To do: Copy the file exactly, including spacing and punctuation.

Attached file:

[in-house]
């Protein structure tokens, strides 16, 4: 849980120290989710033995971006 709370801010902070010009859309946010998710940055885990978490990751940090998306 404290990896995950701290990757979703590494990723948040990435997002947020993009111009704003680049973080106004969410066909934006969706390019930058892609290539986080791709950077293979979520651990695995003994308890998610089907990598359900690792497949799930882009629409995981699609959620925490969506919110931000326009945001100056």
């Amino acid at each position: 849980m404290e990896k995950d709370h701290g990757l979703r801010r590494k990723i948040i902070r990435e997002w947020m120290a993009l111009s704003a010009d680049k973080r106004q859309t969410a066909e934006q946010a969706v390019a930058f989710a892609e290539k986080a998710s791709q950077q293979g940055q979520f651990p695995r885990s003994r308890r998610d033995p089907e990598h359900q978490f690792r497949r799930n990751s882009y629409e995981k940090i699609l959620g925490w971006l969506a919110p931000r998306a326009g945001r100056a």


[in-house]
């Protein structure tokens, strides 16, 4: 849980120290989710033995971006 709370801010902070010009859309946010998710940055885990978490990751940090998306 404290990896995950701290990757979703590494990723948040990435997002947020993009111009704003680049973080106004969410066909934006969706390019930058892609290539986080791709950077293979979520651990695995003994308890998610089907990598359900690792497949799930882009629409995981699609959620925490969506919110931000326009945001100056």
């Amino acid at each position: 849980m404290e990896k995950d709370h701290g990757l979703r801010r590494k990723i948040i902070r990435e997002w947020m120290a993009l111009s704003a010009d680049k973080r106004q859309t969410a066909e934006q946010a969706v390019a930058f989710a892609e290539k986080a998710s791709q950077q293979g940055q979520f651990p695995r885990s003994r308890r998610d033995p089907e990598h359900q978490f690792r497949r799930n990751s882009y629409e995981k940090i699609l959620g925490w971006l969506a919110p931000r998306a326009g945001r100056a």